For three-quarters of a century, the journal American Speech has watched for new words and reported them in a regular feature called “Among the New Words” (ATNW, hereafter). In a recent issue, in celebration of this 75th anniversary, the current authors (Ben Zimmer of the Wall Street Journal, Charles Carson of Duke University Press, and Jane Solomon of Dictionary.com) looked back and selected one word from each of the years since that feature began. (The issue is Volume 91, No. 4, dated November 2016, and the article is “75 Years Among the New Words.”)
Taking advantage of time that has passed, the authors offer present-day perspectives on choices made long ago, noting developments after the words were new.
For example, for 1941, the first year of ATNW, from among more than 60 words discussed that year, the current authors selected burp. And they note that, according to Google Ngrams, around 1998 burp surpassed belch in frequency of use.
Years later, David Barnhart and I looked back to find a representative word for each year in American history for our 1997 book America in So Many Words. For 1941, noting its present-day usage, we chose multicultural. It wasn’t among the 64 ATNW that year. And since our book was published, multicultural has been antedated to 1935.
Here is a sampling of the other words chosen from the articles in American Speech, with those we chose for the same year:
1946: snafu (ATNW), iron curtain (Barnhart & Metcalf)
1951: McCarthyism (ATNW), rock and roll (B&M)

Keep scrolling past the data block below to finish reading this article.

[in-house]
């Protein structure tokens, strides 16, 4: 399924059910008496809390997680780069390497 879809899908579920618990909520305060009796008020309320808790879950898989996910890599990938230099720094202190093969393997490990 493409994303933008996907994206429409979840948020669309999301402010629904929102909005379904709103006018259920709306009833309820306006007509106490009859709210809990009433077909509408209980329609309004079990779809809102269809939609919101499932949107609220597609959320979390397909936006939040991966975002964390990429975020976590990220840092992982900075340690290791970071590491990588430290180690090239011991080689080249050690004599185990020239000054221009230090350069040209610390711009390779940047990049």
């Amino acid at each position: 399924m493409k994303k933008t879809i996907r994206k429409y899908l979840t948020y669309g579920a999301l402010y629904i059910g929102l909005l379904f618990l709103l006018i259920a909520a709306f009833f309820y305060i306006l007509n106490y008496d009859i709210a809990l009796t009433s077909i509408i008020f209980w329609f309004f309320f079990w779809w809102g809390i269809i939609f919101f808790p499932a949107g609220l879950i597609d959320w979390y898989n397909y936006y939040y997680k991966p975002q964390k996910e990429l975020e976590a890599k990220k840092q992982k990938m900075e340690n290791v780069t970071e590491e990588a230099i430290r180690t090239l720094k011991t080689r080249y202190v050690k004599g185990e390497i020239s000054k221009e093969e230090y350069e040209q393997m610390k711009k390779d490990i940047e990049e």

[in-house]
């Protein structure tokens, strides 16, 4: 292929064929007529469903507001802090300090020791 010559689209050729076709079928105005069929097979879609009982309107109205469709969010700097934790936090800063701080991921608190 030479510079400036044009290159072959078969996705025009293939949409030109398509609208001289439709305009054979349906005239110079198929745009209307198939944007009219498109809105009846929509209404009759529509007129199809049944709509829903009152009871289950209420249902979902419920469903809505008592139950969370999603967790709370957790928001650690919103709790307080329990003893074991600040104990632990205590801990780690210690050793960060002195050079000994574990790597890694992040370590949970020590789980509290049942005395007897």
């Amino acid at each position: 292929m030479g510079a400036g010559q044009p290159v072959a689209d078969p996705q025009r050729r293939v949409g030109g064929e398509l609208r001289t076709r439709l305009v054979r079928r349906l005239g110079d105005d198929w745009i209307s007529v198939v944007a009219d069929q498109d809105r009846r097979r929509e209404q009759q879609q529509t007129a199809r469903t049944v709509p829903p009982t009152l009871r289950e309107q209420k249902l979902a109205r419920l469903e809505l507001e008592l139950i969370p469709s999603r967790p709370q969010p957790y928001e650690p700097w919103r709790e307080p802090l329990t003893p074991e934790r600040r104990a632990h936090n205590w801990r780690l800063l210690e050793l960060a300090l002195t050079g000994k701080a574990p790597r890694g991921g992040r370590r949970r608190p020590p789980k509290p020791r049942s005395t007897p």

1956: biopic (ATNW), brinkmanship (B&M)
1961: sit-in (ATNW), biodegradable (B&M)
1966: pop art (ATNW), credibility gap (B&M)
1971: Nixonomics (ATNW), workaholic (B&M)
1976: bleep (ATNW), couch potato (B&M)
1981: supply-side (ATNW), wannabe (B&M)
1985: yuppie (there were no ATNW columns in 1986), rocket scientist (B&M)
In 1990 the American Dialect Society began its annual vote for Word of the Year (WOTY):
1991: mother of all … (ATNM, WOTY), about (as in “Hair is about power,” B&M)
1996: meme (ATNW), mom (WOTY, as in soccer mom) newt (B&M, referring to Congressman Newt Gingrich)
2001: civil union (ATNW), 9/11 (WOTY)
2006: podcast (ATNW), plutoed (WOTY)
2011: app (ATNW), occupy (WOTY)
2015: #blacklivesmatter (ATNW), they (WOTY, singular personal pronoun)
The selections reflect the twists and turns of American history over the past 75 years. Who knows what the next 25 will bring? Or for that matter, just the first year of the Trump presidency. Hard to believe the year is nearly half over.Return to Top